I could go home and my anxiety levels were cut in half – less thoughts – less crazy – more in control. So after about a year I felt more like myself and after watching a new girl accidentally OD I decided it was time for me to get out.
So again – you never know who you are judging when you do – so just don’t. I was a scared, hurting woman – I was a stripper – and those stripper heels helped me to save my life.
It starts really small…just a thought even. Then without even realizing it gets bigger and bigger. You keep just pushing along making it larger and larger but what you don’t realize is the huge, steep hill just below you. Everything is so white, so big, these little pushes can’t amount to anything – but then it drops and the snowball is accumulating more speed, more snow and debris and becomes huge, almost unstoppable. You are left at the top of the hill screaming for everyone to get out of the way and for the snowball to just stop before it crushes everything in its path…everything that you love…every piece of who you are.
That for me is the easiest and most precise description of a “break down”. Yes there is that “trigger” that may set the whole thing in motion…but I promise..there were little steps to get there…little flakes of “crazy” that were at the time easy to ignore. Once it all hits that final hill, and no one is there to slow it down…it rolls down faster and faster getting crazier and crazier.
You see life choices, DNA, environment all played into my breakdown. Yes, my family has a STRONG history of mental illness – but the choices I was making – i.e. the bad ones…didn’t help. I didn’t have a healthy way to communicate pain, disappointment, sadness. I bottled it up…then drank the bottle. No I wasn’t an alcoholic – that would be way to easy to explain away. I was just miserable and lonely. Then add some major hormonal changes and BAM! Off to the races of hating myself and being too afraid of what was happening to get help. I was afraid to be around my daughter – the one person in my life that I loved unconditionally. Then instead of making better choices…I did everything I could to run away from it. Hoping that if I did something daring enough that I could “shock” it away.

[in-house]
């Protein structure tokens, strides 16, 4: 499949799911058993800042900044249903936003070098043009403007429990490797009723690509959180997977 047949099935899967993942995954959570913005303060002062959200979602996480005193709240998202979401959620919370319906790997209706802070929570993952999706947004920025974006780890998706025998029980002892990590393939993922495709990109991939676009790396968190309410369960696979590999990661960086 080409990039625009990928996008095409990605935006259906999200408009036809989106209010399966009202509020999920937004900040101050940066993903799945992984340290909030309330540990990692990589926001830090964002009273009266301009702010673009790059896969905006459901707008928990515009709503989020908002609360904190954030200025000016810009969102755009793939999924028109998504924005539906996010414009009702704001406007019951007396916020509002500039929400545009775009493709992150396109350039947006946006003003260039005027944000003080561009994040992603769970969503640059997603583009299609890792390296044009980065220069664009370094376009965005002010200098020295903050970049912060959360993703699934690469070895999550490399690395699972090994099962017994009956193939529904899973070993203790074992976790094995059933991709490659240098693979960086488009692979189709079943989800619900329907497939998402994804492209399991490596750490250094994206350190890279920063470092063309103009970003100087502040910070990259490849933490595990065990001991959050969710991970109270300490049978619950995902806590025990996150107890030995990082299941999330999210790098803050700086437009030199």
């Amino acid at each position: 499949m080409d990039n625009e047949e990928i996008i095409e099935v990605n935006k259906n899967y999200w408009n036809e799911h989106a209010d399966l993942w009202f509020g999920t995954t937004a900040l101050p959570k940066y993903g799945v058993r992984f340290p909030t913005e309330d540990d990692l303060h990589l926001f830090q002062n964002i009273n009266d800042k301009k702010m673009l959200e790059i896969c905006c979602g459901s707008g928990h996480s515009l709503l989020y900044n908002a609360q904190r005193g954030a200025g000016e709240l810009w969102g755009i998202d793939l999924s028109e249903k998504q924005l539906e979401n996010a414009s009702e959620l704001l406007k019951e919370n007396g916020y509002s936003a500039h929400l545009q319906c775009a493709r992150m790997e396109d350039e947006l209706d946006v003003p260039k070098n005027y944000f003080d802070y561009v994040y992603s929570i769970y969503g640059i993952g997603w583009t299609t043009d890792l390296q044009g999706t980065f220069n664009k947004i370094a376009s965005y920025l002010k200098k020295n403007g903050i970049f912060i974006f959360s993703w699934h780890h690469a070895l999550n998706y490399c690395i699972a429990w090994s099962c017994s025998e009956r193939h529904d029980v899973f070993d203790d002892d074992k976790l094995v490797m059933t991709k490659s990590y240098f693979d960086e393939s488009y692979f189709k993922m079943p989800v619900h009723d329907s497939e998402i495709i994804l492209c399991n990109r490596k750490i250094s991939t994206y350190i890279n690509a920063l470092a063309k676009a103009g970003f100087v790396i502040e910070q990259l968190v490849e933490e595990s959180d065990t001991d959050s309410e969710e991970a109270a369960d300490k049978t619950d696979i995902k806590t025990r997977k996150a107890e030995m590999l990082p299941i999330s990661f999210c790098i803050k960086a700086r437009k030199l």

I didn’t talk about what was really in my head. It was terrifying. Thoughts that I didn’t want – they weren’t mine. So on the outside it just looked like I was shirking my responsibilities as a mother and “partying”. I can’t blame them…that is what I was doing, but only because I was scared and wanted to protect my little girl from me…or whatever was happening to me. You see I didn’t realize it was a severe form of OCD (obsessive compulsive disorder) or that Zoloft would make it stop. Nope…just kept wishing the snowball would melt. They take a REALLY long time to melt…so what you need is something to stop it in its tracks and bust it open.